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February 9, 2001

Diagnosis and Symptoms, Honeymoon

Question from Ankara, Turkey:

Our eight year old daughter was diagnosed with type 1 diabetes about 11 months ago. For the last three months, she has been taking 4 units of 70/30 insulin in the morning and 2 units in the evening, and we are hoping that this honeymoon phase will be longer. During this time, she has had many tests. They couldn’t find any antibodies, and her blood sugar levels have been quiet low. From reading answers to other questions, I understand that she might be type 1B. We are continuously asking our doctor what caused my daughter’s diabetes, but he can’t explain what the reasons are, and type 1B isn’t clearly recognized by the doctors in Turkey.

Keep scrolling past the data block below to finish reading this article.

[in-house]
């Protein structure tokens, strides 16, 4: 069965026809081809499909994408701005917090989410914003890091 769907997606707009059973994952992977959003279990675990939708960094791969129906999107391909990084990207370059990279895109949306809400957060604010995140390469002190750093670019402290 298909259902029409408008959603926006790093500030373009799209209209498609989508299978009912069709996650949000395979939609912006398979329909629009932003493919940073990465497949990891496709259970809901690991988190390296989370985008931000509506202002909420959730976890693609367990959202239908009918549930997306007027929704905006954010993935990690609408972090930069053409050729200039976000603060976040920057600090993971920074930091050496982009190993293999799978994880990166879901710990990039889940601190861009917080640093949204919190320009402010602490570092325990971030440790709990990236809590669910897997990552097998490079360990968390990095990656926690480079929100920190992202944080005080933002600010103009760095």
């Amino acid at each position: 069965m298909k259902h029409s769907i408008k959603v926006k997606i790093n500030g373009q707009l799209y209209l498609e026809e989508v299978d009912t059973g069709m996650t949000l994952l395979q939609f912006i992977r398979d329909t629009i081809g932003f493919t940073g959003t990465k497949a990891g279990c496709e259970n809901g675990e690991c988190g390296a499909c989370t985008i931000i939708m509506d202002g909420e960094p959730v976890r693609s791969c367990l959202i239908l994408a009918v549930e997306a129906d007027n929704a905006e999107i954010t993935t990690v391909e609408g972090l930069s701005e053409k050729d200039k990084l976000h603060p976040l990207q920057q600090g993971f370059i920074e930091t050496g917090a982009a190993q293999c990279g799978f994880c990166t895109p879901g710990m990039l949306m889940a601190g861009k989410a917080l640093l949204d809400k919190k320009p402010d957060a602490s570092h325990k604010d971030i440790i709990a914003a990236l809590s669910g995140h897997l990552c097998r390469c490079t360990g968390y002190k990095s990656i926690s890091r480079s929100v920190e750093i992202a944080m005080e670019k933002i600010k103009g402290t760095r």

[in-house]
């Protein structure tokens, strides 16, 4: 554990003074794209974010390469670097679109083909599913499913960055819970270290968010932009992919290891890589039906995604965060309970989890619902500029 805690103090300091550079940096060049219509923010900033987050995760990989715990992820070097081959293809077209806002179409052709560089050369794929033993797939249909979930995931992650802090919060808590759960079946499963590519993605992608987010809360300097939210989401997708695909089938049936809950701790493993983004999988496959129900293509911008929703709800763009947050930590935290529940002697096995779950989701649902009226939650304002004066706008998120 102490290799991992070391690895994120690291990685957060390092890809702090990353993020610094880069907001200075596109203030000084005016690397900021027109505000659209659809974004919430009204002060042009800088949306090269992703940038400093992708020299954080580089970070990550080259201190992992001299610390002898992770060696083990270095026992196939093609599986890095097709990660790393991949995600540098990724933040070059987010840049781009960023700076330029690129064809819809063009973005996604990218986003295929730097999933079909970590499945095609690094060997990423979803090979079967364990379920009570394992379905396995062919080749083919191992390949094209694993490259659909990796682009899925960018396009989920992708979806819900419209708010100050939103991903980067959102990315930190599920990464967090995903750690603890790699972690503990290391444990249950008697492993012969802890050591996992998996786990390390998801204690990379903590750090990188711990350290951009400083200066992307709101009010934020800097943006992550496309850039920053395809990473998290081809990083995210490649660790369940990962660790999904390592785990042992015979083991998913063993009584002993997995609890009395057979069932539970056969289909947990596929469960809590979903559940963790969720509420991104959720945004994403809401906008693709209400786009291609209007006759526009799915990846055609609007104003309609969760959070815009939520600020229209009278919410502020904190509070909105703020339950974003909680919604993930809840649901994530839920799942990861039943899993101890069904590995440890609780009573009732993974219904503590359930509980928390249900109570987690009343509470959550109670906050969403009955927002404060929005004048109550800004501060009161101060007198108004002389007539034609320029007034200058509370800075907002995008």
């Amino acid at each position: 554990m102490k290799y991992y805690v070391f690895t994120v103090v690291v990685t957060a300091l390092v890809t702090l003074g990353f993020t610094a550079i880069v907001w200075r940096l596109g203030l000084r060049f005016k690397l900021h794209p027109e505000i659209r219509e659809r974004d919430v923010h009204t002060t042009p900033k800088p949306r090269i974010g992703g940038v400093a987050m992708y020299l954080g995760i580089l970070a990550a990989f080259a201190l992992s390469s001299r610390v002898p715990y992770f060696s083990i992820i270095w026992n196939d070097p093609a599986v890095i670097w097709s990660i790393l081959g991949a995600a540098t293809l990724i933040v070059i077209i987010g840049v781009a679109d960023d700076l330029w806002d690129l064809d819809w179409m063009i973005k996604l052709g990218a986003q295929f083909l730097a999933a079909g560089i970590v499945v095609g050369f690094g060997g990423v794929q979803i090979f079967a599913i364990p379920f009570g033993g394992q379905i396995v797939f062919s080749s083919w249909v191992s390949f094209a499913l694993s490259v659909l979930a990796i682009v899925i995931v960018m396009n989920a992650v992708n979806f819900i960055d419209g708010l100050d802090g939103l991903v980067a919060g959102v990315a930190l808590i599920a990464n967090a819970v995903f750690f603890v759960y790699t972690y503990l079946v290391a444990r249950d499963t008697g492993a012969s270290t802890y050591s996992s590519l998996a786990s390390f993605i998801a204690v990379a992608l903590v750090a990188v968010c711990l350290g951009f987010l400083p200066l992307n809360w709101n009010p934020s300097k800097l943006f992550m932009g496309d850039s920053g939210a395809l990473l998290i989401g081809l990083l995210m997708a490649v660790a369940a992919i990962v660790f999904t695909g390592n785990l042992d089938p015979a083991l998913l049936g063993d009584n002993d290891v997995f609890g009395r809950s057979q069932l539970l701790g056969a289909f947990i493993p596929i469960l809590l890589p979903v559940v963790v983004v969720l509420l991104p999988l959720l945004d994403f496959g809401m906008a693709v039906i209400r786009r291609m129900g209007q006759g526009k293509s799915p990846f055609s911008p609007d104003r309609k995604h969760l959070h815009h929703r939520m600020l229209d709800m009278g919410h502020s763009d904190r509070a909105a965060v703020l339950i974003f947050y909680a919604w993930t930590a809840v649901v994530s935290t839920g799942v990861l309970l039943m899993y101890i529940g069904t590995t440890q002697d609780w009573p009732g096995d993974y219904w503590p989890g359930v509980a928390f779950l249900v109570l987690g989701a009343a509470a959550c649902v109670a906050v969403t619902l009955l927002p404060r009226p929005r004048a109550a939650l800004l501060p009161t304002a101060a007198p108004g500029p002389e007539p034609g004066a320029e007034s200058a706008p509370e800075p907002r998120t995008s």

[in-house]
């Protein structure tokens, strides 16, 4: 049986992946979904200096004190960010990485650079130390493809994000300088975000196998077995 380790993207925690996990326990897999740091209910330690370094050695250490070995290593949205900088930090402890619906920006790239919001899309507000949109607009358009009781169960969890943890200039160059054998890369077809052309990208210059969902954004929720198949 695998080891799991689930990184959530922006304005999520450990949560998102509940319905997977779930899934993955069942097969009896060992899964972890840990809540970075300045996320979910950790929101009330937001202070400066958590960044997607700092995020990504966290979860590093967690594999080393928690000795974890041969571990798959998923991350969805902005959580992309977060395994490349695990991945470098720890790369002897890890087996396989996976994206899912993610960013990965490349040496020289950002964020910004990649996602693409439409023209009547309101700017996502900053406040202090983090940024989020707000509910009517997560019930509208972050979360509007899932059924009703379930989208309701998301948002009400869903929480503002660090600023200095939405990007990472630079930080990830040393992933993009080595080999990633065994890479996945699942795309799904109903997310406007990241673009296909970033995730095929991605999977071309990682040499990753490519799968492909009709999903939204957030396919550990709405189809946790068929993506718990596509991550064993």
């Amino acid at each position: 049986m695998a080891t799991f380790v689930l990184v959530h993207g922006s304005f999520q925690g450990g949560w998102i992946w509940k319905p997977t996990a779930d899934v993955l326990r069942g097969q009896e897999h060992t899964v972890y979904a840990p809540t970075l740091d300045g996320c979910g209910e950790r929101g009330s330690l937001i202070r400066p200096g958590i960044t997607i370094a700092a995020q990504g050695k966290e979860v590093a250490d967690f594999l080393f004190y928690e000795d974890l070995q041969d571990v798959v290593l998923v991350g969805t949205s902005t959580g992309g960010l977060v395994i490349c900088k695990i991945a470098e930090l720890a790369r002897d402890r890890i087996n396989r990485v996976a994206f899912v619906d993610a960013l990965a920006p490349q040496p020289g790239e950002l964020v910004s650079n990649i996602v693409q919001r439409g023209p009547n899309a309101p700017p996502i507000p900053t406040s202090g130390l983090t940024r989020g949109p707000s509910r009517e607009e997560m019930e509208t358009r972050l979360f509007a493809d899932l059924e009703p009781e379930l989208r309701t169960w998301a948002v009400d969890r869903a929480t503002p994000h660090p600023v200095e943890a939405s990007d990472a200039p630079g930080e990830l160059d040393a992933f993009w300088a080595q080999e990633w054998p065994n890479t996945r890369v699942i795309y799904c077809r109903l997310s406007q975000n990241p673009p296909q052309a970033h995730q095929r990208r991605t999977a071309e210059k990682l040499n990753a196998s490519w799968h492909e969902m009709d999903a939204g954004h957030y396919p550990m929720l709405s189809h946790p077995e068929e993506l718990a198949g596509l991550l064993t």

What causes diabetes? If the honeymoon phase is prolonged, will it help? What other solutions can you suggest? My daughter has been taking nicotinamide for three months. Does this medication help her?


From: DTeam Staff

I think it is likely that your daughter has type�1A (autoimmune) diabetes even though her antibodies are negative. Type�1B is very rare in European populations and beyond this, in 10-15% of people with newly diagnosed type 1A diabetes are commonly found negative for autoantibodies. Moreover, what is now most important, is to assure her the best metabolic control in order to have as long a honeymoon phase as possible. This might help her by reducing the need for higher doses of insulin and the risk for future complications.

The final results of the international trial called ENDIT, which is exploring the efficacy of nicotinamide are expected to be released by 2003. Until then, we cannot draw any firm conclusion about its effect.